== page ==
//
you're reading...
Clear Words

Clear Words – Sabbath and Ceremony (Leviticus 23:1-3)

Today’s Reading: Leviticus 22-23

Today’s Reflection: Leviticus 23:1-3

1) The LORD spoke to Moses, saying, 2) “Speak to the people of Israel and say to them, These are the appointed feasts of the LORD that you shall proclaim as holy convocations; they are my appointed feasts.  3) “Six days shall work be done, but on the seventh day is a Sabbath of solemn rest, a holy convocation. You shall do no work. It is a Sabbath to the LORD in all your dwelling places.

Chapter 23 of Leviticus outlines the appointed feasts: the holy days (or holidays) of the children of Israel.  These were special occasions of celebration and sacrifice to the Lord.  What’s most interesting is the first feast listed is the Sabbath.  The very same Sabbath Israel was commanded to observe in the fourth Commandment (Exodus 20:8-11).

As we’re going through the Old Testament you may be encountering some things that seem unfamiliar, or even seem unimportant.  This may be particularly true through the Pentateuch—the first five books of the bible, written by Moses, that define the laws of God as given to Israel.  In modern Christianity we have a tendency to focus on the New Testament (the Gospels and other writings of the apostles), rather than the Old Testament (the law and the prophets, including the ceremonial and sacrificial feast days).

But the reality is that the entire Bible is one story, with Jesus Christ and the Gospel at its centre.  The feast days, centred as they were around the sanctuary, are also about Jesus.  You can’t fully understand being freed from slavery to sin through sacrifice without understanding Passover (Leviticus 23:4-8), and you can’t fully understand Jesus as the substitution for our sins without understanding the Day of Atonement (Leviticus 23:26-32).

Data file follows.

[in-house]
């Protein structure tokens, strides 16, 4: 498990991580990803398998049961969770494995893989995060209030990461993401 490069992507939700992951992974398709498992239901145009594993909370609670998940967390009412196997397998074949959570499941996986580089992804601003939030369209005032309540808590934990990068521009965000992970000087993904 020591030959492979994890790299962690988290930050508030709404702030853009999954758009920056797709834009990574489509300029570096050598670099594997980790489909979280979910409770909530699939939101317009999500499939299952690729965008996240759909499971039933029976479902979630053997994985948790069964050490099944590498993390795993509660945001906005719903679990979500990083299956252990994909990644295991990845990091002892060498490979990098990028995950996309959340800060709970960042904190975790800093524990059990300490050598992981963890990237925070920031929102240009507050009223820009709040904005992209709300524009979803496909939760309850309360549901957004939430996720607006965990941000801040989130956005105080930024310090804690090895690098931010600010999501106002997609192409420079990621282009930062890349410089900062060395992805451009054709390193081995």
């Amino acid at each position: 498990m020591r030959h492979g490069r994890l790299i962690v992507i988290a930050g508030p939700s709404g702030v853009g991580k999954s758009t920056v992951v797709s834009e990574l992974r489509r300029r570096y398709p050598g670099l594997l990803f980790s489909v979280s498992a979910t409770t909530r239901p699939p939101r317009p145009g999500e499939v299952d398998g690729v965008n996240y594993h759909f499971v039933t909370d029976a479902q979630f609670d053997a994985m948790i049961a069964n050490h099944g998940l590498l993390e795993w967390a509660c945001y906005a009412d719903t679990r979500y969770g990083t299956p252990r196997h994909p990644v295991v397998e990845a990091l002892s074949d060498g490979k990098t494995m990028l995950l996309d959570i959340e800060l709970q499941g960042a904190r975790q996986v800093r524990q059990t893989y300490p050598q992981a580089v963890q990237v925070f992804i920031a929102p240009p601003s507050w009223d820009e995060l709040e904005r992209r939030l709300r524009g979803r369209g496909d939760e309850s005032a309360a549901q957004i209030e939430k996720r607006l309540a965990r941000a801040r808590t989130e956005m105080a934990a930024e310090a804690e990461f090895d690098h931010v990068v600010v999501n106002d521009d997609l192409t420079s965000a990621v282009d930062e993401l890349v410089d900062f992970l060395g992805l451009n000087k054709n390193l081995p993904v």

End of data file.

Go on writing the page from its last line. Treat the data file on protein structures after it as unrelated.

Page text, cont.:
So the ceremonial laws are still significant even now.  And to ensure this significance was recognized a portion of the feast days were placed in the 10 Commandments with the Sabbath command.

There is no separation between the ceremonial and moral law.  There is only the promise of the law and the fulfillment of the law.  Understanding the feast days is integral to understanding the promise, and ultimately the fulfillment, of Jesus Christ.

Romans 10:4 – For Christ is the end* of the law for righteousness to everyone who believes.

* The word ‘end’ is from the Greek ‘teleos’, which can also be interpreted as purpose or fulfillment.

Advertisements

Discussion

No comments yet.

Leave a Reply

Fill in your details below or click an icon to log in:

WordPress.com Logo

You are commenting using your WordPress.com account. Log Out / Change )

Twitter picture

You are commenting using your Twitter account. Log Out / Change )

Facebook photo

You are commenting using your Facebook account. Log Out / Change )

Google+ photo

You are commenting using your Google+ account. Log Out / Change )

Connecting to %s

Follow The Bible Reading Club on twitter!

Enter your email address to subscribe to this blog and receive notifications of new posts by email.

Join 259 other followers

%d bloggers like this: